RTE violations: Students get little relief

RTE violations: Students get little relief

Though nine days have elapsed since public hearing judgements on violations of the Right to Education Act were meted out to schools violating the Act, only a small fraction of aggrieved parties have actually got any relief.

Parents of the students concerned are in fact hoping for some sort of an official notification from the government as a confirmation of the oral judgements, something they say the schools are also asking them for.   

VLS International School, Bangalore, had been pulled up by the three-member jury at the RTE public hearing on September 6 and 7 for the exponential hike in their fees from Rs 19,000 last year to Rs 32,000 this year.

The case of Shravan Gowda, a class 6 student of the school, had been brought before the jury in this regard. Questioning the rationale behind such a huge hike, the jury members had asked the officials concerned to collect all the details and take necessary action immediately. “Nothing has been done till now. The school claims that they have not received any official notification from the government as a result of which they are not obligated to act. Even the BEO has no information on the matter,” said H R Ramesh, president, VLS-IS parents’ association, who represented the boy and his family.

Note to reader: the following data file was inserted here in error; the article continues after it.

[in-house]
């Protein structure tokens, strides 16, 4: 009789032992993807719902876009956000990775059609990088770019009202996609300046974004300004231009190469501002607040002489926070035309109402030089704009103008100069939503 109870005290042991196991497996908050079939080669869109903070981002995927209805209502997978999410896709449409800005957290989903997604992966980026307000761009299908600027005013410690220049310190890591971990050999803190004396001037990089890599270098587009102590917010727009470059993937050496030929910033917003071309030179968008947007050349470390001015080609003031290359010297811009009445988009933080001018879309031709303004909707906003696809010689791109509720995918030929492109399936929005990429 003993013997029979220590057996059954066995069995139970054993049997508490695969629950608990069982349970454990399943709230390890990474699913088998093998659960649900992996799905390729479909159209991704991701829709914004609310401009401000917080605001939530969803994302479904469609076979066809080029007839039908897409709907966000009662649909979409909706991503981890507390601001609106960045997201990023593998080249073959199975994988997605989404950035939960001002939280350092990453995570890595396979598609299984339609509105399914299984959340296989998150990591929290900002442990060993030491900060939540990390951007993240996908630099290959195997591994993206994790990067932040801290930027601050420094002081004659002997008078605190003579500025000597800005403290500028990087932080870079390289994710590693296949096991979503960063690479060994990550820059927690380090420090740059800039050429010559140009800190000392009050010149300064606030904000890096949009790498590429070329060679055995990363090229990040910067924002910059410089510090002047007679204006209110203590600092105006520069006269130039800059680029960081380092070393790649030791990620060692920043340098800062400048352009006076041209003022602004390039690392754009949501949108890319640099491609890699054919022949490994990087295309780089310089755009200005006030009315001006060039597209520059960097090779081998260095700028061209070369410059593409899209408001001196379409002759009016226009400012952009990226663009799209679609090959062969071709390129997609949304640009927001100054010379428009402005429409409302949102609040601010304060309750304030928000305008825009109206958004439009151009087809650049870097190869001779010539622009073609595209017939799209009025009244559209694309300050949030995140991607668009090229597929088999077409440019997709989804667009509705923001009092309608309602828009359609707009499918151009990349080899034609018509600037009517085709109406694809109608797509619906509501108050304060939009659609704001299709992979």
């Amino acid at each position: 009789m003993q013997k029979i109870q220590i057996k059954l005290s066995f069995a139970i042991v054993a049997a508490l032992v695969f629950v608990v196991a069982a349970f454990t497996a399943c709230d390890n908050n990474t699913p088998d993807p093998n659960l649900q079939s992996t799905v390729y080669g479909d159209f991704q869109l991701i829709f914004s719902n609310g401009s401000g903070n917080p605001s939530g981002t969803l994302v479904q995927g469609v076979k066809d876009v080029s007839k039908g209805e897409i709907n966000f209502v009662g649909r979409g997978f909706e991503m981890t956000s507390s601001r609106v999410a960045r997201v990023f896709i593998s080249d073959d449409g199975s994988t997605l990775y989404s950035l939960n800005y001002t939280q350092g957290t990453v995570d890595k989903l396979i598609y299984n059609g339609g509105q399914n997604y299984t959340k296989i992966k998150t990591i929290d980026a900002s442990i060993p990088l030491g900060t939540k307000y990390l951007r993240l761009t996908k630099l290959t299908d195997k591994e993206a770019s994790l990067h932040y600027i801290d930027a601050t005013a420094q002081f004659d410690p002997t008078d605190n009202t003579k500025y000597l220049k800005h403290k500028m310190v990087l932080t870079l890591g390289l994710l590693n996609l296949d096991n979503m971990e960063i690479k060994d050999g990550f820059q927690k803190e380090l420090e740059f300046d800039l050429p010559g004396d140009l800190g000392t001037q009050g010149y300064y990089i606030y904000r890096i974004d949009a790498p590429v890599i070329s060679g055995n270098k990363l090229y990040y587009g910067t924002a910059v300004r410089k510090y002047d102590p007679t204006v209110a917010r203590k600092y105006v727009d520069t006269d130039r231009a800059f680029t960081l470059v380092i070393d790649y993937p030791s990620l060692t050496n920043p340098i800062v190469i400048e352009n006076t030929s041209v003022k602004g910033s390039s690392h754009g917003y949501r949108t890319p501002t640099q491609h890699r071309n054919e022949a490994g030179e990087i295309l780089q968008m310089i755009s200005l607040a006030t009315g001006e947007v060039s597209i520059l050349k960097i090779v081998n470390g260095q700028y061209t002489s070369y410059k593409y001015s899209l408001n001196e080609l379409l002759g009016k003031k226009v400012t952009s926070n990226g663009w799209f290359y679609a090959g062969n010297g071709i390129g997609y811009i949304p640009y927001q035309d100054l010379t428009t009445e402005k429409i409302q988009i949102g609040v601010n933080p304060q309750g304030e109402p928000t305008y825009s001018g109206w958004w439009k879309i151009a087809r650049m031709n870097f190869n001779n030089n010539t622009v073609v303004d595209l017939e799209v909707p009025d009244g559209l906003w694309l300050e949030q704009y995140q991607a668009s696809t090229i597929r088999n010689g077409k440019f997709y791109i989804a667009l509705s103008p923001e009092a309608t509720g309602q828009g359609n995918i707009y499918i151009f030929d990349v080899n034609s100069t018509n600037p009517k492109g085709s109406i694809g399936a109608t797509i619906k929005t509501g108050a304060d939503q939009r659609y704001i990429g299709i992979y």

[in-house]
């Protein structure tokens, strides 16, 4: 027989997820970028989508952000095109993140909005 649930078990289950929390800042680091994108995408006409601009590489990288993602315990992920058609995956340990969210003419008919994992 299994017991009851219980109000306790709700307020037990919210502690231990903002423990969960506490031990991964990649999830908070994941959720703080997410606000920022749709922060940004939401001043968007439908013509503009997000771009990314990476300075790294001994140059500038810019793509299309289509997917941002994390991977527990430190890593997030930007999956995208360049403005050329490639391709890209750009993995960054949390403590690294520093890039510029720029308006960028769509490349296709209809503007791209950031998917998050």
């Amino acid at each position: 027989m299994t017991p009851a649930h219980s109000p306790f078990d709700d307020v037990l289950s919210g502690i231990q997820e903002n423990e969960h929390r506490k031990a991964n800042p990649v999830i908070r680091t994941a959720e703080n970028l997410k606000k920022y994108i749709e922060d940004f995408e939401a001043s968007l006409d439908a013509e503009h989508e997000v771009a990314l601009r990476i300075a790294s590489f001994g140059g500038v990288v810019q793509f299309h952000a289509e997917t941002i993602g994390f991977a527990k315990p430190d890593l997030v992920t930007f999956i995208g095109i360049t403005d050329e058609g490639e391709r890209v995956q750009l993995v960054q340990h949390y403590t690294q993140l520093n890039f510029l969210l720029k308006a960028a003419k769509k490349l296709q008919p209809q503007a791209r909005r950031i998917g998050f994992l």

However, school principal Vatsala Jayakumar said: “The boy was a defaulter from last year. We have not violated any rules.”

Another case was that of H J Adish Panag, a boy studying in pre-primary class at Navodaya Kishore Kendra, Bangalore. Owing to a skin condition, a number of his schoolmates and even teachers had threatened to quit if he was not dismissed, fearing infection. “We are waiting for an order from the government. We had been told that it will be issued on Monday. The school is not willing to listen to us or comply with the judgements without it,” said K Harish, the boy’s father.

Even the case of corporal punishment involving a child at Lakshmi Ranganathan School in Chandra Layout has not seen any progress, according to the student’s father Venkatesh.

While admitting that only six of the 30 grievances that were heard during the hearing have been resolved, Umesh Aradhya, chairperson, Karnataka State Commission for Protection of Child Rights (KSCPCR), said a copy of the judgements would be given to the parties concerned within the next two days.

Aradhya, faculty at National Law School of India University, and one of three jury members during the public hearing, said that a report detailing each judgement will be submitted to the KSCPCR.